Although Woods' preparation had included six sheltered rounds on the course under the eye of instructor Hank Haney in the weeks before the tournament (at least one of which was reportedly in the 80s), his public reentry into competitive golf began when Augusta National first opened its gates to patrons at 7:39 a.m. Monday. Woods was hitting balls on the club's new, state-of-the-art practice ground when one of them yelled out, "Greater than Ali, Tiger! Greater than Ali!"
Though most of the gallery reaction was more restrained, Woods insisted he never heard a negative comment aimed at him all week. Several times, he went out of his way to express his gratitude for how he was received, while admitting he had been nervous about it. "It blew me away to be honest with you," he said Monday.
He enjoyed a calming morning 18 holes with Fred Couples, who Woods has regarded fondly since playing a practice round with him at his first Masters in 1995. During the practice-round days, Woods consciously seemed to slow his walk and general movements, as if trying to decompress from the stress of the preceding months. He also tried to make eye contact with the gallery, continually saying "Thank you," to their encouragement and probably signing more autographs than he did all of last year.
At his Monday press conference Woods was clearly tense at the outset, and some exchanges were strained, especially when he refused to give details about the events of Nov. 27. But he seemed to relax near the end of the 35-minute session, revealing information that helped provide a fuller picture of Woods the golfer, such as the fact that he tore the Achilles tendon in his right leg in December 2008 while running during rehabilitation from ACL surgery. He said the injury continued to trouble him throughout 2009 and was the primary reason he lost distance. "I couldn't push off of my right side," he said.
At the Masters, Woods occasionally hit a few long tee shots, but for the week ranked only 20th in driving distance with an average of 283 yards, some 14 yards behind Mickelson. It appears the 34-year-old Woods, who was a career-low 21st in driving distance on the PGA Tour in 2009, has either voluntarily or by force given up the distance advantage he held on his peers in his early years, and has become a more precision-oriented player whose tee-to-green strength has shifted to his irons.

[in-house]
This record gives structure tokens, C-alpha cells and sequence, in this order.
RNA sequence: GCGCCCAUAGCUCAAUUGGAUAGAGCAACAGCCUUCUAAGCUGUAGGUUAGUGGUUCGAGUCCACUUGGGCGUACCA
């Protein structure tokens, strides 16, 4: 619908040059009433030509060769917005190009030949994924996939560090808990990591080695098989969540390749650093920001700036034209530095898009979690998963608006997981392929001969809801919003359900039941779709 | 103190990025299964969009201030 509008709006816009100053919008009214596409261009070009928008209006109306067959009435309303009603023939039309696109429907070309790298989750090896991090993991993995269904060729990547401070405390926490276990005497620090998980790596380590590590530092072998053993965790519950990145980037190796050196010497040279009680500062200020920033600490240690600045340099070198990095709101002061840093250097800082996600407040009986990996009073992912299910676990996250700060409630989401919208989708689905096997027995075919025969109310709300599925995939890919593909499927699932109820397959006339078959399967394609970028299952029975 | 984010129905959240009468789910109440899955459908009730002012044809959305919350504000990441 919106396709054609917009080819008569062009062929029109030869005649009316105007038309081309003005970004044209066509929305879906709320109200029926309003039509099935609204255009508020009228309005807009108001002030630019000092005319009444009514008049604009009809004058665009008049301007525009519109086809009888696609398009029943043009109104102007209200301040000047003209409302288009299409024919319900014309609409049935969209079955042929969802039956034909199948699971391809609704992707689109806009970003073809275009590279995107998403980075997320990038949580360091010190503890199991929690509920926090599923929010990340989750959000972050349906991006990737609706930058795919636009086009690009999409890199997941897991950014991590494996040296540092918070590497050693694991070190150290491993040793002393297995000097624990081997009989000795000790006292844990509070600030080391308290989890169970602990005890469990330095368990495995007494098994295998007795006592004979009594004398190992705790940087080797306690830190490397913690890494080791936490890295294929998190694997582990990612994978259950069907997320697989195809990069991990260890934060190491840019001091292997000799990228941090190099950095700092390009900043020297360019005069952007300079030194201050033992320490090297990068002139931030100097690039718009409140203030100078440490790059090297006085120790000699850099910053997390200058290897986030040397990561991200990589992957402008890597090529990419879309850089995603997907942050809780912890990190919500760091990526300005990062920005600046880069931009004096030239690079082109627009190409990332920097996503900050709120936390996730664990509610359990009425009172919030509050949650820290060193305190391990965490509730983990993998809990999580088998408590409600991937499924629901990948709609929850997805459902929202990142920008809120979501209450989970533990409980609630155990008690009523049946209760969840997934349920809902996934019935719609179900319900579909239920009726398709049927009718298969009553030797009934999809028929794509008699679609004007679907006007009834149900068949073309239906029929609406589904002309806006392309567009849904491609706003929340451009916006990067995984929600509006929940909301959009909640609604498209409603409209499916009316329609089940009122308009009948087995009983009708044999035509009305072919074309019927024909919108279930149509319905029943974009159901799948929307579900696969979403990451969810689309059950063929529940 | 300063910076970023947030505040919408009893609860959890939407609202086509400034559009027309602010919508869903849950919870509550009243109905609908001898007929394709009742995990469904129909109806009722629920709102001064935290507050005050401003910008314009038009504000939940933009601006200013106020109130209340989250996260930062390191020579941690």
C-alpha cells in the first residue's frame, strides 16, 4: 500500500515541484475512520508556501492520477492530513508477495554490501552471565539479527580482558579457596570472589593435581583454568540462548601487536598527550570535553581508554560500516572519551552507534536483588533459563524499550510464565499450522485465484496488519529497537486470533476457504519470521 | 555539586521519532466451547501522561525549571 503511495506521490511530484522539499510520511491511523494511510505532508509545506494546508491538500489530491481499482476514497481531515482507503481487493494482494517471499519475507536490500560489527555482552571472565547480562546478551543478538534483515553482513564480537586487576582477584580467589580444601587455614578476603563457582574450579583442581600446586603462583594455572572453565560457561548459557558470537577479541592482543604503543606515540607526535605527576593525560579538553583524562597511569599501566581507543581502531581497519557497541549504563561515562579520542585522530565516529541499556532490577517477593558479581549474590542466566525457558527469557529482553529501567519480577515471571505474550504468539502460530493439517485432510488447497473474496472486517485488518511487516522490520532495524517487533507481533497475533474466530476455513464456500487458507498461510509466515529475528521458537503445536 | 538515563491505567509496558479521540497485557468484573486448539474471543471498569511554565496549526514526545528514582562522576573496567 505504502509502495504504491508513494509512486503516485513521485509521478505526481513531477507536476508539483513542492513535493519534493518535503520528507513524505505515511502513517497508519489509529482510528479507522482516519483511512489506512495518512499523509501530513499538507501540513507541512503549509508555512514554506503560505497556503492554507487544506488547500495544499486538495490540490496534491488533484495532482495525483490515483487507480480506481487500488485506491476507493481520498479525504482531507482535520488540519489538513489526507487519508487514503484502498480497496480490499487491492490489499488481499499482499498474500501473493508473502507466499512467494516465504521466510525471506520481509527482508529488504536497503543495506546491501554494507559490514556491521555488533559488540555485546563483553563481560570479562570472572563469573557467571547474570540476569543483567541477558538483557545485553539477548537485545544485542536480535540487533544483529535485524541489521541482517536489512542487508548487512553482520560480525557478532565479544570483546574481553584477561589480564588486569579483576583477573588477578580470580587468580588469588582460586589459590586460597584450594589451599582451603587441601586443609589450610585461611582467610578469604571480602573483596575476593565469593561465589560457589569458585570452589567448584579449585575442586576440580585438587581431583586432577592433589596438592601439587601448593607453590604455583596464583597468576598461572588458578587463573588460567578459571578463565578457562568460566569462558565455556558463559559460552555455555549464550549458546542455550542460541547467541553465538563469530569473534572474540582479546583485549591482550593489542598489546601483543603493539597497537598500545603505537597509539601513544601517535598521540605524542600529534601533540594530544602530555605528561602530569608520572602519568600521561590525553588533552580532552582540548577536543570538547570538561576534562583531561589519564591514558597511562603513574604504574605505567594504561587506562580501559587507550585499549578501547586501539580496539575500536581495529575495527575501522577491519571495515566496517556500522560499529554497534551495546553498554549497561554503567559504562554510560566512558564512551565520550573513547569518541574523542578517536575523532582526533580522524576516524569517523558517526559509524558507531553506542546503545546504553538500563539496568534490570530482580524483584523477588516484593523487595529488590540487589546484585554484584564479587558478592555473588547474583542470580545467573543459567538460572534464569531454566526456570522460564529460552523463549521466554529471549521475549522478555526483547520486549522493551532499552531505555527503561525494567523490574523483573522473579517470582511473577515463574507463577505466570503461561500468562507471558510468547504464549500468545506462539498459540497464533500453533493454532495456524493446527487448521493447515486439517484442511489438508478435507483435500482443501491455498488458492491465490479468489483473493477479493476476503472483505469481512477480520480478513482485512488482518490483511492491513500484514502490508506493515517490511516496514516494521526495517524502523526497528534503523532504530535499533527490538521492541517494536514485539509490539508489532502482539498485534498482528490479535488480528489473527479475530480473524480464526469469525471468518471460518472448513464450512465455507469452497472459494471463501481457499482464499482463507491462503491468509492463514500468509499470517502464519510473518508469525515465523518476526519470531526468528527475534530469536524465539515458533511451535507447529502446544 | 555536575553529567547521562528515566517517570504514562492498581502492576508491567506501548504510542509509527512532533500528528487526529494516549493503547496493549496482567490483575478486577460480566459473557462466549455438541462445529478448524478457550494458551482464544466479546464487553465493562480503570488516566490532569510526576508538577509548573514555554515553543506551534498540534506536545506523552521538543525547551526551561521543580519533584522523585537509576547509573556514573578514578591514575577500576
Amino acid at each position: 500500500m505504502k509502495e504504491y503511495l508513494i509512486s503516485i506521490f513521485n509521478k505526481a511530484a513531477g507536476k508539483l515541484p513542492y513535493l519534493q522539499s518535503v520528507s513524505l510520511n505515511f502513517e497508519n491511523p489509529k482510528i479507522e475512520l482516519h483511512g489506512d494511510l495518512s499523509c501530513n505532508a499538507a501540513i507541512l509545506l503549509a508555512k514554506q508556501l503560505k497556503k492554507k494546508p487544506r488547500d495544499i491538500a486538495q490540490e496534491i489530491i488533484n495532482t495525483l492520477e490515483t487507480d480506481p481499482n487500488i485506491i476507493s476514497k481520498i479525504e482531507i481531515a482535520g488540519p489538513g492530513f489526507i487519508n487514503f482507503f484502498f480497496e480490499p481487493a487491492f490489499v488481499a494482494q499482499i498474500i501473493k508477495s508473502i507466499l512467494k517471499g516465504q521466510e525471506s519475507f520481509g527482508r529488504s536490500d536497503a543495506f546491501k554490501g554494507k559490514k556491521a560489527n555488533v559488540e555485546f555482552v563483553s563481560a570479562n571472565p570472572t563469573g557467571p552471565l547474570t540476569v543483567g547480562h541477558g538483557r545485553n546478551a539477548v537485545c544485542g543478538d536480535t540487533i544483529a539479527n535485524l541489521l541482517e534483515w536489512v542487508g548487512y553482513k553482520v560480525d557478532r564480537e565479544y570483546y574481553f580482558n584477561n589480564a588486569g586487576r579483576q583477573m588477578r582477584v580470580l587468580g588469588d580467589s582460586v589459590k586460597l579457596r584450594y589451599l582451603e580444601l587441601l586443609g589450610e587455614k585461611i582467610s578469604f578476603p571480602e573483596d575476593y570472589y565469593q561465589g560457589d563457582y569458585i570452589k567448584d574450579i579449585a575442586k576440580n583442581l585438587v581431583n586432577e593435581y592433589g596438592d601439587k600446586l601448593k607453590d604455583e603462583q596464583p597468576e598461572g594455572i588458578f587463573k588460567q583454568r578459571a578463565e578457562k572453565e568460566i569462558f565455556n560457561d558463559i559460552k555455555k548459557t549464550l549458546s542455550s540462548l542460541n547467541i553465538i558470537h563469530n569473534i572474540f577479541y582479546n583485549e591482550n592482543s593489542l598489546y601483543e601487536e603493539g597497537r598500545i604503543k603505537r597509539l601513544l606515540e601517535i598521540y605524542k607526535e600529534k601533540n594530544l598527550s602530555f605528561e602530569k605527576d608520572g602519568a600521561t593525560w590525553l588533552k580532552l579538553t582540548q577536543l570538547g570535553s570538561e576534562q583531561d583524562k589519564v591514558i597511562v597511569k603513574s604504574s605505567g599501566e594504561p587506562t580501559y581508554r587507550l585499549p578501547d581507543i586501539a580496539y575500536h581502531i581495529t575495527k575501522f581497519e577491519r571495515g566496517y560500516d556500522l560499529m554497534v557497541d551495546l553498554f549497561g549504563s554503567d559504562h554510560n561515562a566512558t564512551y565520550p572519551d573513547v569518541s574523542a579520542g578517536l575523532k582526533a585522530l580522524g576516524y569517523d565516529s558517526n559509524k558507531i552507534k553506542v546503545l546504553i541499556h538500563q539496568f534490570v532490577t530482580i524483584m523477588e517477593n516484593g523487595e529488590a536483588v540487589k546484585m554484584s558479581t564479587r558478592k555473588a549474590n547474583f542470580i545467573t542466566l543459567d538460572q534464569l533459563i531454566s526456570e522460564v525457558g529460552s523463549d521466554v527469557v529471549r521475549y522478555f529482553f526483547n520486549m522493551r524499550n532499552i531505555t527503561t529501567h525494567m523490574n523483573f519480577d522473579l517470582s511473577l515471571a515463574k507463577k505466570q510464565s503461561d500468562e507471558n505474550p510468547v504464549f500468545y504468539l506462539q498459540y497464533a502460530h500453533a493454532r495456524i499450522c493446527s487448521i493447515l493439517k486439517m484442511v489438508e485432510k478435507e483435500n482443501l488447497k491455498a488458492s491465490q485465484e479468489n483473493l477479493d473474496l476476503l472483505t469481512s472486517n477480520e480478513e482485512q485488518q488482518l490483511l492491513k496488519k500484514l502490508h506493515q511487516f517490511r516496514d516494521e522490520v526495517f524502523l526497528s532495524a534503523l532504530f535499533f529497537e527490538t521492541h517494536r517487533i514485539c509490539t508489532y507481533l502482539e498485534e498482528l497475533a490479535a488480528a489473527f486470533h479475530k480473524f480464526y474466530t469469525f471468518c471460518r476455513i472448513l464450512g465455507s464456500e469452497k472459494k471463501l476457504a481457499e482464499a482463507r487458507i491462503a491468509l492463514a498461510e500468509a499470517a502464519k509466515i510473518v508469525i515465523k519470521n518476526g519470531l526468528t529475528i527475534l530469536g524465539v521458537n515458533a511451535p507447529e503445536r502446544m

Woods has maintained that a foundation of his recovery is a recommitment to some of the Buddhist principles he was raised with by his Thai mother, Kultida, and which he gradually abandoned after turning professional and living a jet-set life. When asked if he believes he might have played even better if he had kept the principles in his life, Woods responded, "I would like to say yes. I would be more centered, more balanced, and that's what I'm headed toward." He paused and added almost chillingly, "I just lost that and unfortunately lost my life in the process."
At the same time Woods indicated he realizes that the former state of mind with which he was competing was unsustainable. "When you live a life where you're lying all the time, life is not fun. And that's where I was," he said. "Now that's been stripped all away, and here I am. And it feels fun again."
It was Woods unplugged, but he switched into a different and edgier mode Thursday, when he shot 68, the first time he had ever broken 70 in the first round of the Masters. Haney saw a correlation between Woods' more upbeat attitude and his play. "He has been good mentally from the time we started working in March," said Haney. "The golf game itself was not great. That's why he surprised me Thursday. I thought his drive on the first hole [which was piped down the middle] was one of the greatest drives of his life because that was a big moment. But I think his head has been in a very good place, and I hope that continues going forward because I believe it will help his game."
Woods himself resisted any touchy-feely sentiments. When asked what the day had meant to him, he said, "It meant that I'm two shots out of the lead. That's what it means."
Perhaps such cold reductionism is the way Woods must look at the game, and the way he will continue to. If so, it also means that while changes to Woods the man may someday become profound, changes to Woods the golfer will be subtle. That's maybe not a bad thing, considering he has won 14 major championships and 71 official victories staying with prose over poetry.
But forced to look inward as never before, Woods may find that the way past Nicklaus and Snead ultimately lies in deriving greater enjoyment from his gift. And though he grinded as hard as ever for four rounds, there were moments at this Masters where Woods might have begun to see the wisdom of another way.
It's a question only he can answer.
__ Fan Friendly: Woods signed more autographs than normal at Augusta, and the patrons reacted well to his 11-under 277. Harry How/Getty Images (left); Stephen Szurlej (right).__